This builds on Project 006a, in which we simply connected a GPS unit to our Microview and checked we were getting some data. Now to make some sense of that data and display it!
This is a bit of a step-up in terms of code, which is why I have left an intermediate Project 006b available in case I need to retrace. I’m sure people will let me know..
Continue reading “MicroView GPS – displaying data”
Introduction I wanted to do something to connect the Microview to the real world, so this project begins a short series to display GPS data on the Microview. All we will do here is connect a GPS unit and show some of the data it is sending. Next, we will interpret that data into GPS co-ordinates.
Continue reading “MicroView GPS. Getting started.”
The MicroView has a dial-type gauge that can be implemented in two styles – larger and smaller. This project is an adaptation of Project 003 which also used a potentiometer to demonstrate the MicroView sliders.
Continue reading “MicroView Gauges”
It’s possible to draw multiple components of different kinds on the MicroView screen at once.
In this blog, the three inputs to an RGB LED are controlled using pulse width modulation (PWM) signals. The three sliders are set up with simple labels ‘R’, ‘G’ or ‘B’ to the left. Each colour is raised to full brightness, then dimmed in sequence. The sliders show this graphically and display the current PWM value from 0-256 in real time.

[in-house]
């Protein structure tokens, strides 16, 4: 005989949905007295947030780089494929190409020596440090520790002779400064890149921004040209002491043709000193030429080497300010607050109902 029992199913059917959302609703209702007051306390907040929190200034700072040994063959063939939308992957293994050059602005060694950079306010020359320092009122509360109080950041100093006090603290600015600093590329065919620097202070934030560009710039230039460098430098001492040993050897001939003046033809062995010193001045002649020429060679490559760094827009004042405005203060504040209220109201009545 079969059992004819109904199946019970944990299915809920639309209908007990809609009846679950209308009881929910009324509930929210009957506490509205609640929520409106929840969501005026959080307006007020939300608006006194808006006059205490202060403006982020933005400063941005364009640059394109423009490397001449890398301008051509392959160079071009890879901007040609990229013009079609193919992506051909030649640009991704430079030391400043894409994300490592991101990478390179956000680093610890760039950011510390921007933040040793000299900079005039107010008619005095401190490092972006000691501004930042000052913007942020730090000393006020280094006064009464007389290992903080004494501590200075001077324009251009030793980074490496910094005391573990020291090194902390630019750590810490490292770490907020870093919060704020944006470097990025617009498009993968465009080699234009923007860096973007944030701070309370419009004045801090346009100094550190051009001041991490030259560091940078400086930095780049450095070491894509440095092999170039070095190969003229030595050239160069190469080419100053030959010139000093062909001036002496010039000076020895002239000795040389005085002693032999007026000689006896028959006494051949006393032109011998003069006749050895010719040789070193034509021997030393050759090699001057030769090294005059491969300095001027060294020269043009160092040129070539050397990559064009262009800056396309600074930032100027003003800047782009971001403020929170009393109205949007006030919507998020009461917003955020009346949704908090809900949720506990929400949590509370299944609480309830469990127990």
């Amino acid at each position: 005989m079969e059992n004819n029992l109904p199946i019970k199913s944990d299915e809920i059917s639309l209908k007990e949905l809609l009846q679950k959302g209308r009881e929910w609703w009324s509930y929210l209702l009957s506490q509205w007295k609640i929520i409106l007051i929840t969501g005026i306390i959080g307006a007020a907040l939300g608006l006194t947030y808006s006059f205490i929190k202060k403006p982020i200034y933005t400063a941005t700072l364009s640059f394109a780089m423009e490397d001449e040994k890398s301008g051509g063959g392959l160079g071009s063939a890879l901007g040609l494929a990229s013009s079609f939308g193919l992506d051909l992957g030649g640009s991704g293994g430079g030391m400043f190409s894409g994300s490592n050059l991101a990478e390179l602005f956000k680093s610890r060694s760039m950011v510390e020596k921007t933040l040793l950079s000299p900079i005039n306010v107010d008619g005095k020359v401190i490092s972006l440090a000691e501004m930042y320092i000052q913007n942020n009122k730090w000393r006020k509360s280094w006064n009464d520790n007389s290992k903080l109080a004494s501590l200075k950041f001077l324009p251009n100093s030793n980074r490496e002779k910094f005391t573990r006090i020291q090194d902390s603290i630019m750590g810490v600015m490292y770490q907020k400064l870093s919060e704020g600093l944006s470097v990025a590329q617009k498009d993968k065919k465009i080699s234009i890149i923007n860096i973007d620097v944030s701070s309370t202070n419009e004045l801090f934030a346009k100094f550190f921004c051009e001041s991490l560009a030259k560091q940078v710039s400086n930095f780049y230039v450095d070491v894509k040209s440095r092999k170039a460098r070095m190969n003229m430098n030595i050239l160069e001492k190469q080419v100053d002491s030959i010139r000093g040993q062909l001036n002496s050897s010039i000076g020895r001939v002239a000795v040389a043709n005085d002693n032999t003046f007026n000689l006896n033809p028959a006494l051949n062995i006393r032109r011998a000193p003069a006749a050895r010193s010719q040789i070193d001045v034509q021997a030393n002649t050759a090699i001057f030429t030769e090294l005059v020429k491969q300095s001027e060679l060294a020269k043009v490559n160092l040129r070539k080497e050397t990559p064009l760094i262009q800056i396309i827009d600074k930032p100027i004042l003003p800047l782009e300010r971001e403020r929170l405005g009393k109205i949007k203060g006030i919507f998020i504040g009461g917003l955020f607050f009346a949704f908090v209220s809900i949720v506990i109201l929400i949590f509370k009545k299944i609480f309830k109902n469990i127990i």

Pins referenced in code as 3, 5 and 6 (numerical pins 12 to 14) are capable of PWM on the MicroView. These are connected to the LED via 330 ohm resistors in the usual way, with the COMMON of the LED connected to pin 8 (GND).
Continue reading “MicroView sliders with text labels using RGB LED”
MicroView can display 2 kinds of slider:
- The slider is positioned to the left of the readout. This is very compact;
- The slider is positioned above the readout.
The sliders can be positioned anywhere on the display and both the minimum and maximum values displayed can be specified. (* note below).
Continue reading “MicroView Simple Sliders with Potentiometer”
I have just received the MicroView Education kit, the result of a Kickstarter project by the team at Geek Ammo and I’m pretty impressed.
The hardware is distributed by Sparkfun and essentially comprises the MicroView with the accessories normally included in the (Arduino) Sparkfun Inventors Kit. There are many tutorials and books that use these components and as the MicroView has the same functionality as the Arduino Uno, they can all be used.
Continue reading “MicroView Education Kit – first look”